NSW paves way for new stolen generation

A rally against the forced adoption of Aboriginal children at NSW Parliament House on November 7. Photo: Zebedee Parkes

Another stolen generation looks certain to be created in New South Wales after the state Coalition government passed an adoption law that makes it easier for foster parents to adopt a child who they have had under care for less than two years.

The Children and Young Persons (Care and Protection) Amendment Bill, which was passed on November 22, grants the Children’s Court the power to decide whether a child should be restored to their family or that the child be adopted by their foster parents.

Grandmothers Against Removals spokesperson Debbie Swan said she worries the new law will lead to a new generation of stolen Indigenous children.

Aboriginal children make up only 5% of under 18-year-olds in NSW, but 37% of all young people in care.

Child protection specialist Paul Grey from the Aboriginal Child, Family and Community Care State Secretariat told SBS that family and community services already have Aboriginal and Torres Strait Islander placement principles in place for finding safe homes for Aboriginal children.

He said the purpose of the principles is to preserve the Aboriginal child’s sense of identity and connection to culture. But this is set to change.

Labor shadow family and community services minister Tania Mihailuk said that budget cuts to Family and Community Services (FACS), as well as the 5- to 10-year long waiting lists for housing in most parts of Sydney and regional NSW, would make it impossible for many Indigenous and marginalised families to demonstrate to the Children’s Court that their children should be restored to them.

NSW Greens spokesperson David Shoebridge questioned a system in which just 7% of child protection funding goes to keeping children at home while the rest goes to out-of-home care.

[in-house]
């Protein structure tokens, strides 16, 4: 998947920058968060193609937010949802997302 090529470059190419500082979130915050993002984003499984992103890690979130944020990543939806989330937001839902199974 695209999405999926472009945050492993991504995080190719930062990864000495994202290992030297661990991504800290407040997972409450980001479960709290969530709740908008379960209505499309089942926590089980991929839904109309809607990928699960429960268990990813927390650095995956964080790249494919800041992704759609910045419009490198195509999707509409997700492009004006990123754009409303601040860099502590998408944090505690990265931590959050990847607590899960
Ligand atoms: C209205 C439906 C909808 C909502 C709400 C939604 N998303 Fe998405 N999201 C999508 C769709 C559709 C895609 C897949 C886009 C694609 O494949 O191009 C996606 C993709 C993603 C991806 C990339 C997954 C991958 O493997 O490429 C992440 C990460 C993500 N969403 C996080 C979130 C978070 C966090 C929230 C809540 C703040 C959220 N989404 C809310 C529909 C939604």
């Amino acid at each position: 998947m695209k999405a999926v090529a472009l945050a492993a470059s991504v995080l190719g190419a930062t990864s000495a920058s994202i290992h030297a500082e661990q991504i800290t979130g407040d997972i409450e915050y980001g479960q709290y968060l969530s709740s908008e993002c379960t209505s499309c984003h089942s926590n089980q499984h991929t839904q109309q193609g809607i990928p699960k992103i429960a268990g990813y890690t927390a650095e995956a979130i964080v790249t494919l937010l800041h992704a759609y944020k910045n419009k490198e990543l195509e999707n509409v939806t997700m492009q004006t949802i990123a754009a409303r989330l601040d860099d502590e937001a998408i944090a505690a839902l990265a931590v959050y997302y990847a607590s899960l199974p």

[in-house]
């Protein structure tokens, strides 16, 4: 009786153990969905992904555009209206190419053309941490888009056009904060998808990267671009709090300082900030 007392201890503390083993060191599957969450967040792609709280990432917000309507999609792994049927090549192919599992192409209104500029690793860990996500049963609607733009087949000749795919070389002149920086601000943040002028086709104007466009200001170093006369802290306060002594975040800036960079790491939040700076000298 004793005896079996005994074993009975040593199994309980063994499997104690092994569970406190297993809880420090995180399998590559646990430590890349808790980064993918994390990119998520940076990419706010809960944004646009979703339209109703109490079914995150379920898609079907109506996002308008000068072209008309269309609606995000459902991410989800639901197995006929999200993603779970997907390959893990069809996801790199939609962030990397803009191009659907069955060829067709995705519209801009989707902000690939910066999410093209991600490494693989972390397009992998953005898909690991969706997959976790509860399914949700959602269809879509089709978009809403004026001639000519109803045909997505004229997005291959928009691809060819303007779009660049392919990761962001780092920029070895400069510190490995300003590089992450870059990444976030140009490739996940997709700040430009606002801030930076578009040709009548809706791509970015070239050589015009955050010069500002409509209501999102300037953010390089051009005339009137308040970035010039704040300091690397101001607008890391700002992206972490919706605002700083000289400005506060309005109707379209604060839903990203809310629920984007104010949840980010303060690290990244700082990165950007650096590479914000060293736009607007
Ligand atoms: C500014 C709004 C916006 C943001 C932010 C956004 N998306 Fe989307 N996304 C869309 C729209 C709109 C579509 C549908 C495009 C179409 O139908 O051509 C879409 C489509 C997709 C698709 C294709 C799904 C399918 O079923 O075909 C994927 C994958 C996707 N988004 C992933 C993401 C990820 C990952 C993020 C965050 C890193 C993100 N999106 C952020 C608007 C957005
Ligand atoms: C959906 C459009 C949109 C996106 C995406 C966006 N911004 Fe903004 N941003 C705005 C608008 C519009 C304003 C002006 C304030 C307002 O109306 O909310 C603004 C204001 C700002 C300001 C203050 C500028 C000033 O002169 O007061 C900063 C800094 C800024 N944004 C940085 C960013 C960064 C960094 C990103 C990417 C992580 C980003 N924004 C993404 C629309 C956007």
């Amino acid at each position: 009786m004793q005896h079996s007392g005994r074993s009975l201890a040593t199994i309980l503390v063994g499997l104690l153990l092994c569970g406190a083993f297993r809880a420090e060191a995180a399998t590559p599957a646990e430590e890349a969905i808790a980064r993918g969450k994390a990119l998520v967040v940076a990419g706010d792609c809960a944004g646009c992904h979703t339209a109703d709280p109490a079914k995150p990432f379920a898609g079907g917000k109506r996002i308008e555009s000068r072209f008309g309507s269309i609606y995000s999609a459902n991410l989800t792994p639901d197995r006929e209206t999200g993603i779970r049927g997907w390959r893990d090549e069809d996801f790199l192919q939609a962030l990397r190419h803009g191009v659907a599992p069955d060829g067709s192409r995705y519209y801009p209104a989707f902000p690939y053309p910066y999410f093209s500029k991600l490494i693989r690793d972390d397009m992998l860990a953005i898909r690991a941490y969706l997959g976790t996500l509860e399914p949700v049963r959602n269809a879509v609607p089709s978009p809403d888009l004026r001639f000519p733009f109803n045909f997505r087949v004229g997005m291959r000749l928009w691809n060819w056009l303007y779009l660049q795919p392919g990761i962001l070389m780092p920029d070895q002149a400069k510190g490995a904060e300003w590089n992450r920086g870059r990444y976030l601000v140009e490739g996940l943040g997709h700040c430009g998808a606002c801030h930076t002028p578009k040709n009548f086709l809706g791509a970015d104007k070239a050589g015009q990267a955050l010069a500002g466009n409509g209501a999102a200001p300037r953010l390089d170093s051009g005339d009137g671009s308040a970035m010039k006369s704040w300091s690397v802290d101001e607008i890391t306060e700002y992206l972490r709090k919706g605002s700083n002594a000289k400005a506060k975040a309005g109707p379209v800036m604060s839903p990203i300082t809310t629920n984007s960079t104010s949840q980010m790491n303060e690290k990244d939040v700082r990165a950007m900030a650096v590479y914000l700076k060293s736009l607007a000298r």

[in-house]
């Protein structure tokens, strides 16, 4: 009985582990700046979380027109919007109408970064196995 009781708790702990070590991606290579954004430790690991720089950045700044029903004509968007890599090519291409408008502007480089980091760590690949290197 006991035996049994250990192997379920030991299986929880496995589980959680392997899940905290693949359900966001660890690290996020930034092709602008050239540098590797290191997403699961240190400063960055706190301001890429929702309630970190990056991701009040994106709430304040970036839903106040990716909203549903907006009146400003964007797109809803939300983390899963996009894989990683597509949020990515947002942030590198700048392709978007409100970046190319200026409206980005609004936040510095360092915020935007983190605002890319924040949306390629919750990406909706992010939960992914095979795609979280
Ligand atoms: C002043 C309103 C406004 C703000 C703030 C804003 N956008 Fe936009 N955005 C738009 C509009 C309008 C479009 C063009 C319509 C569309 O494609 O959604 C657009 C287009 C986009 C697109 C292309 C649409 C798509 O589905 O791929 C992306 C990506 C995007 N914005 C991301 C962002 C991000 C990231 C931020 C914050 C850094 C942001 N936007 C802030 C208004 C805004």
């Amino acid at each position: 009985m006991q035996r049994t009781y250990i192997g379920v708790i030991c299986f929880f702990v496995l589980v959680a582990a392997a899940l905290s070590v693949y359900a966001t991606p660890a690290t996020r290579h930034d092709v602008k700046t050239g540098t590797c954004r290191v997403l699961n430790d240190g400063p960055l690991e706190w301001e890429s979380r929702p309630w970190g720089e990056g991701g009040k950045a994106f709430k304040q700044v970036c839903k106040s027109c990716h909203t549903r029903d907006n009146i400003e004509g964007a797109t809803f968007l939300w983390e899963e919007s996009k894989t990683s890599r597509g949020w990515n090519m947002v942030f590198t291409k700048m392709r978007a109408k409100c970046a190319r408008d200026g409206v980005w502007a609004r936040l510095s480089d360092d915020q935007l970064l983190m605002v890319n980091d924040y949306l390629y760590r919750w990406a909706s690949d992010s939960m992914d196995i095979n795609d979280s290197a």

Shoebridge asked why more support is not given to families who are struggling to cope.

“The most common reason the state government gives for taking Aboriginal children is so-called neglect,” he told NITV on October 25. “That’s often an indicator of real, ongoing, entrenched poverty, inadequate housing, health outcomes, and income.

“Those problems are rarely if ever fixed in a two year period.

“The child protection system is racially biased towards Aboriginal families and puts more resources into tearing families apart than supporting them.

“Child protection services need to focus on early intervention and prevention and allow Aboriginal people and organisations to lead this desperately needed reform.”

Under the 1909 Aborigines Protection Act, the Aborigines Welfare Board had the power to remove Aboriginal children from their families and place them into care under its “assimilation” policy.

The result was the Stolen Generations.

Despite the widely-acknowledged trauma and destruction to individuals, families and communities of such policies, the NSW Coalition government has shown how determined it is to revert to a race-based paternalism.

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